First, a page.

It is difficult to answer what makes my book unique when my soul is in it. I am too blinded by that. This is my first book out so I am not sure about niche audiences yet. What I do value is making literature accessible to anyone who wants to learn and grow. I know a lot of people are not sure what to read next or they want to read “literary” books but are not sure where to start or how to analyze them. I don’t want people to feel overwhelmed or intimidated by literature. This may also be my teaching degree coming out!

REVIEW COMMENTS:

Editorial Reviews

“… wit, charm, feeling, depth”– David Evanier, Author, The One-Star Jew and former fiction editor, The Paris Review.

“These are stories Harold Ross would have chosen for the New Yorker because they are so intelligent and literate, but stories about an America he could have never envisioned. Dina Rabadi offers an honest voice about the country that evolved. They are haunting, lonely and so true.”– Vincent J. Schodolski, author and previous West Coast Bureau Chief, The Chicago Tribune

“Dina Rabadi guides us through the labyrinthine complexities of human relationships, embedded as they are in the world of nature.”–Abel Alves, Professor of History and author of The Animals in Spain

AUTHOR PROFILE: Dina Rabadi was born in Ajloun, Jordan in 1974 to a Jordanian father and a Czech mother. Dina and her family immigrated to the United States in 1978. A graduate of Smith College, she has been published in over twenty periodicals including The Boston Globe, The Chicago Tribune, The Los Angeles Times, and Fiction. Rabadi is the recipient of grants and awards from the Illinois Arts Council, the Vogelstein Foundation and a writing residency from the Sitka Center for Art and Ecology in Oregon.

Dina believes that artists have the potential to solve social problems in creative and innovative ways. Strongly influenced by the work of Vaclav Havel, playwright and former president of the Czech Republic, Dina founded the Global Alliance of Artists when she was 32. More about her vision for Global Alliance of Artists can be found in this interview: http://www.chicagoartistsresource.org/artist-stories/dina-rabadi.

AUTHOR COMMENTS: Keep reading, read widely. There are so many adventures to be had in books. So much wisdom on those paper pages. Be curious, ask questions, and then go out and find a book, a story, a poem that tries to answer it.

SAMPLE CHAPTER: Please feel free to visit my Amazon page for a sample of my book.

WHERE ELSE TO BUY IT: Amazon, Smashwords or you may email me directly for an autographed copy mailed to you.

PRICE: $5.20 paperback via Amazon. $8.99 via Kindle. Please email me if you would like an autographed copy mailed to your home $12.99 (shipping fees are included.)

CONTACT THE AUTHOR:

Rabadid@gmail.com http://www.DinaRabadi.com (may or may not be done by time of publication. If not, please come visit soon!)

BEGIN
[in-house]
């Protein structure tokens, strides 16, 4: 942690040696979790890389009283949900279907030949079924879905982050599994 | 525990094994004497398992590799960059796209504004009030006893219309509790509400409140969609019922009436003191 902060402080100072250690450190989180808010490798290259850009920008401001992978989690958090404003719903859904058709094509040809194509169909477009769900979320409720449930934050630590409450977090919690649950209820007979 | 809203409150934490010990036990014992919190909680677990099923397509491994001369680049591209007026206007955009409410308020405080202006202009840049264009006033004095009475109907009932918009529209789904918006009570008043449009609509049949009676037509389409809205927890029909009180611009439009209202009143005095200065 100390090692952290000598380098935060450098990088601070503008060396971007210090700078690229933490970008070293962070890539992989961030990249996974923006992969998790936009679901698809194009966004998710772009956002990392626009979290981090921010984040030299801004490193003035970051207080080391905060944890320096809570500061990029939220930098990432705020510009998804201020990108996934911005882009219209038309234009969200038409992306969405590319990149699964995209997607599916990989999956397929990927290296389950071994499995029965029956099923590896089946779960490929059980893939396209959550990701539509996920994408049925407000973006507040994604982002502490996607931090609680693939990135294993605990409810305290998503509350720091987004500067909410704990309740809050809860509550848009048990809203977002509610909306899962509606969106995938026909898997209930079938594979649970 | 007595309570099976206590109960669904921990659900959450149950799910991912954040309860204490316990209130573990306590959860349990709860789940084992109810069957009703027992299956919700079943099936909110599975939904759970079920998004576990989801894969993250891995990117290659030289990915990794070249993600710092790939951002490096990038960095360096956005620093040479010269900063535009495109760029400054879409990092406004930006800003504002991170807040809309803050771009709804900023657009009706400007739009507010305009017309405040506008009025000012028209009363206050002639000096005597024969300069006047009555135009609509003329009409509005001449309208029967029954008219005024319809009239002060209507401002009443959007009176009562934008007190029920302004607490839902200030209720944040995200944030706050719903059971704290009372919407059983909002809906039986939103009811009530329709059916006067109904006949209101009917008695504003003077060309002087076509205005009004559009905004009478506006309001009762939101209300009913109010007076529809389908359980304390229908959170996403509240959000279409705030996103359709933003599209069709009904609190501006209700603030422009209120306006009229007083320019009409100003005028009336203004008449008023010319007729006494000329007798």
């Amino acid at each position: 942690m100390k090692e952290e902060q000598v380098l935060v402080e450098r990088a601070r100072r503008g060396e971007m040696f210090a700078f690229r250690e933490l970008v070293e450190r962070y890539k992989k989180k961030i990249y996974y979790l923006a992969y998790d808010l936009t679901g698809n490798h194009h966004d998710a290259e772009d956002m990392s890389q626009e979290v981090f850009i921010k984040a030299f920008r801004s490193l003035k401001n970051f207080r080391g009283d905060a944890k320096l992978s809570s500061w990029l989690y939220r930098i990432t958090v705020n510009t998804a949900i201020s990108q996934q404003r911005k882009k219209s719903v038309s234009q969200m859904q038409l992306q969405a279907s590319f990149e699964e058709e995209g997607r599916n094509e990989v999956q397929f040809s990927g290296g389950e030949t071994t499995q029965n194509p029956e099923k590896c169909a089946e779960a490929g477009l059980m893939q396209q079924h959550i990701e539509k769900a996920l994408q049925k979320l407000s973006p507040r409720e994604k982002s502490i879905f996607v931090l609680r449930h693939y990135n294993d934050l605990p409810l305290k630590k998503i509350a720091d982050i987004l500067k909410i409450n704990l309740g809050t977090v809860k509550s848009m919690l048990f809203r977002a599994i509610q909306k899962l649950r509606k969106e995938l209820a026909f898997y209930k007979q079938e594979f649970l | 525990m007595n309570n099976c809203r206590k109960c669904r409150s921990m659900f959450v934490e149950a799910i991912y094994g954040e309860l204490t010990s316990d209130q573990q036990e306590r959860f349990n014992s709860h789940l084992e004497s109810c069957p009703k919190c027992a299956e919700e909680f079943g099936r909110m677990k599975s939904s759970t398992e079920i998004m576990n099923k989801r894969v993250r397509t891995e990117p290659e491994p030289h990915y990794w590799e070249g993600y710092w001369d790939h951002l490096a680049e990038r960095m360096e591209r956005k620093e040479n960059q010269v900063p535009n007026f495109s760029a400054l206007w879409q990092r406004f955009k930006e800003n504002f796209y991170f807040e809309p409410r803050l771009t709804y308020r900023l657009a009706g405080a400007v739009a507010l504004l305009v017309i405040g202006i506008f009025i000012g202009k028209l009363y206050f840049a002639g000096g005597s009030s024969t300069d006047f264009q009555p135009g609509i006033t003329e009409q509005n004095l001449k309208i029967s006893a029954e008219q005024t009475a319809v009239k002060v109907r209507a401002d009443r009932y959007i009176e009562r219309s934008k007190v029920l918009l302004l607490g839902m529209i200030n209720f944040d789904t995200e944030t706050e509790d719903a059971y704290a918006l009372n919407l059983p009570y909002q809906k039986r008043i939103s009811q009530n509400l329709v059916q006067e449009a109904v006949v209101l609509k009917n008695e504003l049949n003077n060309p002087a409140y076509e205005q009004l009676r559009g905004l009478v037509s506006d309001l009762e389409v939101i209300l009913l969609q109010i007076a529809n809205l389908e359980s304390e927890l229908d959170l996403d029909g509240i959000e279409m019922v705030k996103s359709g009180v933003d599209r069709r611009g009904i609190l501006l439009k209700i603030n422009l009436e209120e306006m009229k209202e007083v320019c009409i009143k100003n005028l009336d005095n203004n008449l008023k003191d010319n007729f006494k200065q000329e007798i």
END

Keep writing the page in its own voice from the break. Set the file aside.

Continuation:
https://www.facebook.com/dinarabadibooks/

https://www.facebook.com/GlobalAllianceArtists/

Get Back

Get Back: Twelve Short Stories by [Tassone, Don]THE BOOK: Get Back

PUBLISHED IN: March 2017

THE AUTHOR: Don Tassone

THE EDITOR: Betsy Delmonico

THE PUBLISHER: Golden Antelope Press.

Don TassoneSUMMARY: In a busy world, we can lose touch with who we really are and where we belong. This is a collection of 12 stories about people who, through time and circumstances, have become separated from their true selves — and, in one way or another, get back.

THE BACK STORY: After a long career in the corporate world, I decided to pursue cre-ative writing. In college, I majored in English. But three decades of business writing had nearly killed my creativity, so I went away to a week-long writing workshop to learn to write creatively again. I had to start over. After the workshop, I began writing short stories and getting them published.

Get Back is a collection of 12 of these stories. It was my first book. Writing these sto-ries was the result of my own journey back to one of my original interests.

WHY THIS TITLE: Paul McCartney wrote: “Get back to where you once belonged.” I drew from this.

WHY SOMEONE WOULD WANT TO READ IT: I hope this book will not only entertain but serve as an invitation to rediscover your original interests, to find your way back. No matter where you are, it is not too late, and it will light you up.

REVIEW COMMENTS

“Don Tassone’s stories, like so much of what we love to read, are about the boy next door, growing up and finding a way in the world — a way that often involves finding a way back to one’s first loves and dreams. Take a break from the over-serious world we live in and spend time remembering the way it was, the way it sometimes can be again. Though loss and sadness are here, this is ultimately a joyful, hopeful book.”

— Murray Bodo

“I thoroughly enjoyed reading the stories in Get Back by Don Tassone. The collection explores themes of solitude, loss, and (re)connection and of holding on in stories that offer strong dialogue, character development, and description, as well as writing that is a pleasure to read.”

— Joanna Marshall

AUTHOR PROFILE: Don Tassone is the author of two short story collections, Get Back and Small Bites, and a novel, Drive. He also teaches at Xavier University in Cincinnati. He and his wife Liz live in Loveland, Ohio. They have four children.

AUTHOR COMMENTS: I write to make people think and feel more deeply. I hope the stories in Get Back do that.

SAMPLE CHAPTER: https://www.amazon.com/Get-Back-Twelve-Short-Sto-ries/dp/1936135280

LOCAL OUTLETS: Joseph-Beth Booksellers, Cincinnati

WHERE ELSE TO BUY IT: Amazon, Barnes & Noble

PRICE: $14.95.

CONTACT THE AUTHOR: My email is dptassone@gmail.com, and my personal web-site is dontassone.com.